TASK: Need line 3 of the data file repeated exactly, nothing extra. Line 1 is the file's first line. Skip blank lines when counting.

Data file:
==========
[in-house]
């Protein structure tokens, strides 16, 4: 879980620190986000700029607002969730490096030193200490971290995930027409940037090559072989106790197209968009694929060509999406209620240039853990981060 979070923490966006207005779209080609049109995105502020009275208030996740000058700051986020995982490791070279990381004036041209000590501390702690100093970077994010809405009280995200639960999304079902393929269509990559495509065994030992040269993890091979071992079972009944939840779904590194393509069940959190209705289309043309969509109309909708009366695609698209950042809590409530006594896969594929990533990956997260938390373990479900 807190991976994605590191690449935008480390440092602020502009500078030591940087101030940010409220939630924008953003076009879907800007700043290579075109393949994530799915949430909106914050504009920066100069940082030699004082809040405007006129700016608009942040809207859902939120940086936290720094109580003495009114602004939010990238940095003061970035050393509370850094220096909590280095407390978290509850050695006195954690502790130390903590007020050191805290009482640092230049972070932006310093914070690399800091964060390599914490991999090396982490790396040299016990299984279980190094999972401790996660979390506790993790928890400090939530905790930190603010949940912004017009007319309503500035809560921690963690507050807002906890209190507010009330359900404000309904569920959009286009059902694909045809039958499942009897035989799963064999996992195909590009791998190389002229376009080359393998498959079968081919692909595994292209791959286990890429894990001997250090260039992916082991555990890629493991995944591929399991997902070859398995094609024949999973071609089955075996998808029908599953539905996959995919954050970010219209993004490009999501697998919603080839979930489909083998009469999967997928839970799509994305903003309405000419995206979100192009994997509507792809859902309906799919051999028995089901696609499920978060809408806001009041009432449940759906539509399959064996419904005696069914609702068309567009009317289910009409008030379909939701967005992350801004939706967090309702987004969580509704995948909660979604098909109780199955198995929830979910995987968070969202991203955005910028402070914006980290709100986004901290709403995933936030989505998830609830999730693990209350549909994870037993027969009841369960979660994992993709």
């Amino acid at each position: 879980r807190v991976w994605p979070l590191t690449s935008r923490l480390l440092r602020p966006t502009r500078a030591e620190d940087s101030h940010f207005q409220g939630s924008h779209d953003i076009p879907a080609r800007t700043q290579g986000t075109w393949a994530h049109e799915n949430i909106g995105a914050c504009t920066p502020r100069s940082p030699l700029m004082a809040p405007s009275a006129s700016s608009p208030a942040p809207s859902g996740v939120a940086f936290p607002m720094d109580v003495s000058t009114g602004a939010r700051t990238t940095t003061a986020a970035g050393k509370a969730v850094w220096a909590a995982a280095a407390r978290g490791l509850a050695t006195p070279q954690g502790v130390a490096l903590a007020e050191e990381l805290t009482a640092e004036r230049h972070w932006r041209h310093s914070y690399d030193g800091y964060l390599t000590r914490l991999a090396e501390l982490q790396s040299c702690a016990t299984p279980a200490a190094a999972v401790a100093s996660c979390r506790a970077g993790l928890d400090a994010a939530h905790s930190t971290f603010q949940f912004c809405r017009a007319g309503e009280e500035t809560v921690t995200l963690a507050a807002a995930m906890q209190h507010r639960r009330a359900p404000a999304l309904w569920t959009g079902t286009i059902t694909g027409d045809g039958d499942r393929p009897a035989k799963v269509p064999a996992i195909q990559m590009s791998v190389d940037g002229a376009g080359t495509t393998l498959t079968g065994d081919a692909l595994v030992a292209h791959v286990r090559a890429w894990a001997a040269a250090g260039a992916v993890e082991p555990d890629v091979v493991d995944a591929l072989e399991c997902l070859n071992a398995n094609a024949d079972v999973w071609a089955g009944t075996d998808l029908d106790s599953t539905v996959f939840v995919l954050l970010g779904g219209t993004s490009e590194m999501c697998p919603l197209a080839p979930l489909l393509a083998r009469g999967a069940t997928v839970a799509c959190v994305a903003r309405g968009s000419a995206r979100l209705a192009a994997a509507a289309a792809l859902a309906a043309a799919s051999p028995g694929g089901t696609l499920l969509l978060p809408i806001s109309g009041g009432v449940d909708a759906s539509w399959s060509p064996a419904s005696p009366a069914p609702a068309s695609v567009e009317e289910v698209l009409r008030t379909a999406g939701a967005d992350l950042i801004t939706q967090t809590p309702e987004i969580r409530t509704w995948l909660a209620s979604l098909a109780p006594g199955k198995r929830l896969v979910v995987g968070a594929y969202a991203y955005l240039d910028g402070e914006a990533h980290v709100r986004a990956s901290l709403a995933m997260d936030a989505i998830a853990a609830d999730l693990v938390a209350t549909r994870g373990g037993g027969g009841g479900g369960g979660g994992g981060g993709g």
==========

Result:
């Amino acid at each position: 879980r807190v991976w994605p979070l590191t690449s935008r923490l480390l440092r602020p966006t502009r500078a030591e620190d940087s101030h940010f207005q409220g939630s924008h779209d953003i076009p879907a080609r800007t700043q290579g986000t075109w393949a994530h049109e799915n949430i909106g995105a914050c504009t920066p502020r100069s940082p030699l700029m004082a809040p405007s009275a006129s700016s608009p208030a942040p809207s859902g996740v939120a940086f936290p607002m720094d109580v003495s000058t009114g602004a939010r700051t990238t940095t003061a986020a970035g050393k509370a969730v850094w220096a909590a995982a280095a407390r978290g490791l509850a050695t006195p070279q954690g502790v130390a490096l903590a007020e050191e990381l805290t009482a640092e004036r230049h972070w932006r041209h310093s914070y690399d030193g800091y964060l390599t000590r914490l991999a090396e501390l982490q790396s040299c702690a016990t299984p279980a200490a190094a999972v401790a100093s996660c979390r506790a970077g993790l928890d400090a994010a939530h905790s930190t971290f603010q949940f912004c809405r017009a007319g309503e009280e500035t809560v921690t995200l963690a507050a807002a995930m906890q209190h507010r639960r009330a359900p404000a999304l309904w569920t959009g079902t286009i059902t694909g027409d045809g039958d499942r393929p009897a035989k799963v269509p064999a996992i195909q990559m590009s791998v190389d940037g002229a376009g080359t495509t393998l498959t079968g065994d081919a692909l595994v030992a292209h791959v286990r090559a890429w894990a001997a040269a250090g260039a992916v993890e082991p555990d890629v091979v493991d995944a591929l072989e399991c997902l070859n071992a398995n094609a024949d079972v999973w071609a089955g009944t075996d998808l029908d106790s599953t539905v996959f939840v995919l954050l970010g779904g219209t993004s490009e590194m999501c697998p919603l197209a080839p979930l489909l393509a083998r009469g999967a069940t997928v839970a799509c959190v994305a903003r309405g968009s000419a995206r979100l209705a192009a994997a509507a289309a792809l859902a309906a043309a799919s051999p028995g694929g089901t696609l499920l969509l978060p809408i806001s109309g009041g009432v449940d909708a759906s539509w399959s060509p064996a419904s005696p009366a069914p609702a068309s695609v567009e009317e289910v698209l009409r008030t379909a999406g939701a967005d992350l950042i801004t939706q967090t809590p309702e987004i969580r409530t509704w995948l909660a209620s979604l098909a109780p006594g199955k198995r929830l896969v979910v995987g968070a594929y969202a991203y955005l240039d910028g402070e914006a990533h980290v709100r986004a990956s901290l709403a995933m997260d936030a989505i998830a853990a609830d999730l693990v938390a209350t549909r994870g373990g037993g027969g009841g479900g369960g979660g994992g981060g993709g």